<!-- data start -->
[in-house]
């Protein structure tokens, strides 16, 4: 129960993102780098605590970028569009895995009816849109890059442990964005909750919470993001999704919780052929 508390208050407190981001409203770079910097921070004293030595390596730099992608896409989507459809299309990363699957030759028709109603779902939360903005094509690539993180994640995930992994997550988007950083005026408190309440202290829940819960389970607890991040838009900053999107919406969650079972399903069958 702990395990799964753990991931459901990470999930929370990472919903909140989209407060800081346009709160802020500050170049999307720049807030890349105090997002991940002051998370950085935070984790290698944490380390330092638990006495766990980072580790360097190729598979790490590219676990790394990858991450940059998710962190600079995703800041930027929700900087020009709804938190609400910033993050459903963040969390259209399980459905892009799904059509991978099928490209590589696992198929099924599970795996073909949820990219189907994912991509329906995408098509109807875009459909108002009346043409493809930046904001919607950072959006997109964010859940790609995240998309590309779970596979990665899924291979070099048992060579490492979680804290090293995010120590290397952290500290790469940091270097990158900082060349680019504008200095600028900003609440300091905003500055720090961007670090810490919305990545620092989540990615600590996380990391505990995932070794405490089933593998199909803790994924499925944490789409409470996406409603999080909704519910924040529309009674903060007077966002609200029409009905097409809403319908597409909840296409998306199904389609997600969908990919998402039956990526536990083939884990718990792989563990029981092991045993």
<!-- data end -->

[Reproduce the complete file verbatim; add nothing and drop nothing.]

[in-house]
């Protein structure tokens, strides 16, 4: 129960993102780098605590970028569009895995009816849109890059442990964005909750919470993001999704919780052929 508390208050407190981001409203770079910097921070004293030595390596730099992608896409989507459809299309990363699957030759028709109603779902939360903005094509690539993180994640995930992994997550988007950083005026408190309440202290829940819960389970607890991040838009900053999107919406969650079972399903069958 702990395990799964753990991931459901990470999930929370990472919903909140989209407060800081346009709160802020500050170049999307720049807030890349105090997002991940002051998370950085935070984790290698944490380390330092638990006495766990980072580790360097190729598979790490590219676990790394990858991450940059998710962190600079995703800041930027929700900087020009709804938190609400910033993050459903963040969390259209399980459905892009799904059509991978099928490209590589696992198929099924599970795996073909949820990219189907994912991509329906995408098509109807875009459909108002009346043409493809930046904001919607950072959006997109964010859940790609995240998309590309779970596979990665899924291979070099048992060579490492979680804290090293995010120590290397952290500290790469940091270097990158900082060349680019504008200095600028900003609440300091905003500055720090961007670090810490919305990545620092989540990615600590996380990391505990995932070794405490089933593998199909803790994924499925944490789409409470996406409603999080909704519910924040529309009674903060007077966002609200029409009905097409809403319908597409909840296409998306199904389609997600969908990919998402039956990526536990083939884990718990792989563990029981092991045993």